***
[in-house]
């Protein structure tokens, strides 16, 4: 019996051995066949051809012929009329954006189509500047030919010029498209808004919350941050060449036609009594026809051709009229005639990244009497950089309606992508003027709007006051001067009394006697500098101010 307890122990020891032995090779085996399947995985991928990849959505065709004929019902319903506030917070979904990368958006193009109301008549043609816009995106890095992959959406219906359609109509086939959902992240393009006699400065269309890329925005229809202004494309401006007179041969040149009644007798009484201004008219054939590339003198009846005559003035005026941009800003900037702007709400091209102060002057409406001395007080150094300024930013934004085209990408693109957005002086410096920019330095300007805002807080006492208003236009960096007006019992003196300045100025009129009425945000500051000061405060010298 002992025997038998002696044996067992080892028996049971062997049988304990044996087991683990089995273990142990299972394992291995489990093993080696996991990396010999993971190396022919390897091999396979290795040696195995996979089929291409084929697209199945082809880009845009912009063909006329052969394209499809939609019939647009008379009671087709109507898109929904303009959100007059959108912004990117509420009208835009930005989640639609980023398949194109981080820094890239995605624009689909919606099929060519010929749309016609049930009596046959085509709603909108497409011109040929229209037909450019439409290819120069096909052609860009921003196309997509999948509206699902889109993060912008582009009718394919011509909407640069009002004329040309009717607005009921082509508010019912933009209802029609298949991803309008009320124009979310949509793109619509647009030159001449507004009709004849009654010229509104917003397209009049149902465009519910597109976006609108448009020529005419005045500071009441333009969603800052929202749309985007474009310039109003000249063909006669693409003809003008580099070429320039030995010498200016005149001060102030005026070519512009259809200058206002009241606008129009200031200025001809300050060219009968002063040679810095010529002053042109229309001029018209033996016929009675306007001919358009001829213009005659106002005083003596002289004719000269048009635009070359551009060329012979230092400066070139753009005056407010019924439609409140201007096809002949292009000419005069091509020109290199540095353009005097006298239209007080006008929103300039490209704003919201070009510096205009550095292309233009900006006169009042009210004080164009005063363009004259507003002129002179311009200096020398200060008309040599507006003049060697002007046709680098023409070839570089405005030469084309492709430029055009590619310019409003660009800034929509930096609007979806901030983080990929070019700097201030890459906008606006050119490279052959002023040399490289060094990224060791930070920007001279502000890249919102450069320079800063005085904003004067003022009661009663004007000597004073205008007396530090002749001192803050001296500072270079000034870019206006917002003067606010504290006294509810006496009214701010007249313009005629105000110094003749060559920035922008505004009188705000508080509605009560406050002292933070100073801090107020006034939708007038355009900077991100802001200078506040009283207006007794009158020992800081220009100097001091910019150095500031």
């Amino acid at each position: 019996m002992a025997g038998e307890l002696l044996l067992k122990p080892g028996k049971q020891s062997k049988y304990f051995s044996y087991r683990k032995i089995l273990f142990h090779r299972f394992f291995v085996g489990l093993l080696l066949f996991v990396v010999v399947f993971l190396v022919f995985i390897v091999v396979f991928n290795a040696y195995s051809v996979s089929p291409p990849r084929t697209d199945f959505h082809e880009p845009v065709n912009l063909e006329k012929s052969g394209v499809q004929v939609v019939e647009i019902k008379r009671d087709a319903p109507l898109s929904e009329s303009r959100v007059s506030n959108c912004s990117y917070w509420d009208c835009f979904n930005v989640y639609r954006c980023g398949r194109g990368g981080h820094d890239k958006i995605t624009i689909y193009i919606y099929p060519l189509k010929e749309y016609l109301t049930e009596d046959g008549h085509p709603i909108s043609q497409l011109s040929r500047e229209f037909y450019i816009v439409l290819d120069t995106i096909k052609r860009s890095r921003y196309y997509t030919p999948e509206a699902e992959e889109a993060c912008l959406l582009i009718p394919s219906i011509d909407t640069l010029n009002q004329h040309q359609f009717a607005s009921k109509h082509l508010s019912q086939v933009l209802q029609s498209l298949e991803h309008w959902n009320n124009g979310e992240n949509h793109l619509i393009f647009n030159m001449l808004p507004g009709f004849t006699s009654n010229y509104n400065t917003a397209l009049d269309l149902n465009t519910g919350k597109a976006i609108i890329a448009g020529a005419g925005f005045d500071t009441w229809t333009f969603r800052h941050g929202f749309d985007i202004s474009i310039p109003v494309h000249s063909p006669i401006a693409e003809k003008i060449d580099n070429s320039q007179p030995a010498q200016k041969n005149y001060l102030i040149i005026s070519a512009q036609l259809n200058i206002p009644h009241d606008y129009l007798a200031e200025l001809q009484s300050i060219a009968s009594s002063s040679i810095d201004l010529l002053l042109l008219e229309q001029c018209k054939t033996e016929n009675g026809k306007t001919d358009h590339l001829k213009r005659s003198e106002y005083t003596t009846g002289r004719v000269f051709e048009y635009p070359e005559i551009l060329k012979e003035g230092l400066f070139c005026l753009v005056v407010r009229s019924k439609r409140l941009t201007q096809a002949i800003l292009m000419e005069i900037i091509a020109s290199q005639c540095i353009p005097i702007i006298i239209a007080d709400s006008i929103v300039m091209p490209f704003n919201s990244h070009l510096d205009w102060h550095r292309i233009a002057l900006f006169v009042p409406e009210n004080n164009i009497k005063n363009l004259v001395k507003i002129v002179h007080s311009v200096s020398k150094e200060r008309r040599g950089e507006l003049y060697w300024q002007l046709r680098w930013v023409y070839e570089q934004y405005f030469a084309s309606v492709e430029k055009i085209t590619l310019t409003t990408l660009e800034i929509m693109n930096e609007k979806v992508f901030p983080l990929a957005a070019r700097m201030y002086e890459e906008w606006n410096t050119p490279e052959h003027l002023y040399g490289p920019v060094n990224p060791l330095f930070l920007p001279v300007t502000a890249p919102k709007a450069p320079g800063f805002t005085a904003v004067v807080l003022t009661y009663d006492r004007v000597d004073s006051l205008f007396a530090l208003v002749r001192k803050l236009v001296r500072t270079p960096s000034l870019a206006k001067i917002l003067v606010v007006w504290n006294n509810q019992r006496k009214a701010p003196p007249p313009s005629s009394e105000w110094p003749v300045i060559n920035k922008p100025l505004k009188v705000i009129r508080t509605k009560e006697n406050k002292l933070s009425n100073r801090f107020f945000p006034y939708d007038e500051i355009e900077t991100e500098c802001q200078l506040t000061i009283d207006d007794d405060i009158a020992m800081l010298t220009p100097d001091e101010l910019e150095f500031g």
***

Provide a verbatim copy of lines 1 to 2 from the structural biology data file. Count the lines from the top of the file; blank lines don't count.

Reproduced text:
[in-house]
């Protein structure tokens, strides 16, 4: 019996051995066949051809012929009329954006189509500047030919010029498209808004919350941050060449036609009594026809051709009229005639990244009497950089309606992508003027709007006051001067009394006697500098101010 307890122990020891032995090779085996399947995985991928990849959505065709004929019902319903506030917070979904990368958006193009109301008549043609816009995106890095992959959406219906359609109509086939959902992240393009006699400065269309890329925005229809202004494309401006007179041969040149009644007798009484201004008219054939590339003198009846005559003035005026941009800003900037702007709400091209102060002057409406001395007080150094300024930013934004085209990408693109957005002086410096920019330095300007805002807080006492208003236009960096007006019992003196300045100025009129009425945000500051000061405060010298 002992025997038998002696044996067992080892028996049971062997049988304990044996087991683990089995273990142990299972394992291995489990093993080696996991990396010999993971190396022919390897091999396979290795040696195995996979089929291409084929697209199945082809880009845009912009063909006329052969394209499809939609019939647009008379009671087709109507898109929904303009959100007059959108912004990117509420009208835009930005989640639609980023398949194109981080820094890239995605624009689909919606099929060519010929749309016609049930009596046959085509709603909108497409011109040929229209037909450019439409290819120069096909052609860009921003196309997509999948509206699902889109993060912008582009009718394919011509909407640069009002004329040309009717607005009921082509508010019912933009209802029609298949991803309008009320124009979310949509793109619509647009030159001449507004009709004849009654010229509104917003397209009049149902465009519910597109976006609108448009020529005419005045500071009441333009969603800052929202749309985007474009310039109003000249063909006669693409003809003008580099070429320039030995010498200016005149001060102030005026070519512009259809200058206002009241606008129009200031200025001809300050060219009968002063040679810095010529002053042109229309001029018209033996016929009675306007001919358009001829213009005659106002005083003596002289004719000269048009635009070359551009060329012979230092400066070139753009005056407010019924439609409140201007096809002949292009000419005069091509020109290199540095353009005097006298239209007080006008929103300039490209704003919201070009510096205009550095292309233009900006006169009042009210004080164009005063363009004259507003002129002179311009200096020398200060008309040599507006003049060697002007046709680098023409070839570089405005030469084309492709430029055009590619310019409003660009800034929509930096609007979806901030983080990929070019700097201030890459906008606006050119490279052959002023040399490289060094990224060791930070920007001279502000890249919102450069320079800063005085904003004067003022009661009663004007000597004073205008007396530090002749001192803050001296500072270079000034870019206006917002003067606010504290006294509810006496009214701010007249313009005629105000110094003749060559920035922008505004009188705000508080509605009560406050002292933070100073801090107020006034939708007038355009900077991100802001200078506040009283207006007794009158020992800081220009100097001091910019150095500031």